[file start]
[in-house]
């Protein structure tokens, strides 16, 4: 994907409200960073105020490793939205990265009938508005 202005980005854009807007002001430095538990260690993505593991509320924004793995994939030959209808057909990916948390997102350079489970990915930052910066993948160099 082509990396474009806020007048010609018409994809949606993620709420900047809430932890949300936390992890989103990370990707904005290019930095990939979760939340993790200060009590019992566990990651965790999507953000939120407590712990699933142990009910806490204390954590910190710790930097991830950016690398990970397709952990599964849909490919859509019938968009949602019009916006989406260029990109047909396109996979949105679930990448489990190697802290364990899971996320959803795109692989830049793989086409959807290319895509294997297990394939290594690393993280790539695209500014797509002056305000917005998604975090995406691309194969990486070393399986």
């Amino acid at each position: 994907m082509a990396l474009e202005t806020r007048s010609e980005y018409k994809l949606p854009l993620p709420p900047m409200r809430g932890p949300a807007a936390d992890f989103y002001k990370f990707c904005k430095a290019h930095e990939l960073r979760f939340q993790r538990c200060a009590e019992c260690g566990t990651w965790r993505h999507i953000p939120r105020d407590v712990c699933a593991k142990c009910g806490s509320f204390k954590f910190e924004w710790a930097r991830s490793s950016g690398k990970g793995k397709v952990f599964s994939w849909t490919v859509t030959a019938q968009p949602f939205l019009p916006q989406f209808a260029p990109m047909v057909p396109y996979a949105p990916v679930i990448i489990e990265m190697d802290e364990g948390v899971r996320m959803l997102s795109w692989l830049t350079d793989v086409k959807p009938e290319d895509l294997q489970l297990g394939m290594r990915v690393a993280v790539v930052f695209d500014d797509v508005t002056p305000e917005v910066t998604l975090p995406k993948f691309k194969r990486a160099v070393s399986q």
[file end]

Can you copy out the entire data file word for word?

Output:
[in-house]
């Protein structure tokens, strides 16, 4: 994907409200960073105020490793939205990265009938508005 202005980005854009807007002001430095538990260690993505593991509320924004793995994939030959209808057909990916948390997102350079489970990915930052910066993948160099 082509990396474009806020007048010609018409994809949606993620709420900047809430932890949300936390992890989103990370990707904005290019930095990939979760939340993790200060009590019992566990990651965790999507953000939120407590712990699933142990009910806490204390954590910190710790930097991830950016690398990970397709952990599964849909490919859509019938968009949602019009916006989406260029990109047909396109996979949105679930990448489990190697802290364990899971996320959803795109692989830049793989086409959807290319895509294997297990394939290594690393993280790539695209500014797509002056305000917005998604975090995406691309194969990486070393399986």
């Amino acid at each position: 994907m082509a990396l474009e202005t806020r007048s010609e980005y018409k994809l949606p854009l993620p709420p900047m409200r809430g932890p949300a807007a936390d992890f989103y002001k990370f990707c904005k430095a290019h930095e990939l960073r979760f939340q993790r538990c200060a009590e019992c260690g566990t990651w965790r993505h999507i953000p939120r105020d407590v712990c699933a593991k142990c009910g806490s509320f204390k954590f910190e924004w710790a930097r991830s490793s950016g690398k990970g793995k397709v952990f599964s994939w849909t490919v859509t030959a019938q968009p949602f939205l019009p916006q989406f209808a260029p990109m047909v057909p396109y996979a949105p990916v679930i990448i489990e990265m190697d802290e364990g948390v899971r996320m959803l997102s795109w692989l830049t350079d793989v086409k959807p009938e290319d895509l294997q489970l297990g394939m290594r990915v690393a993280v790539v930052f695209d500014d797509v508005t002056p305000e917005v910066t998604l975090p995406k993948f691309k194969r990486a160099v070393s399986q």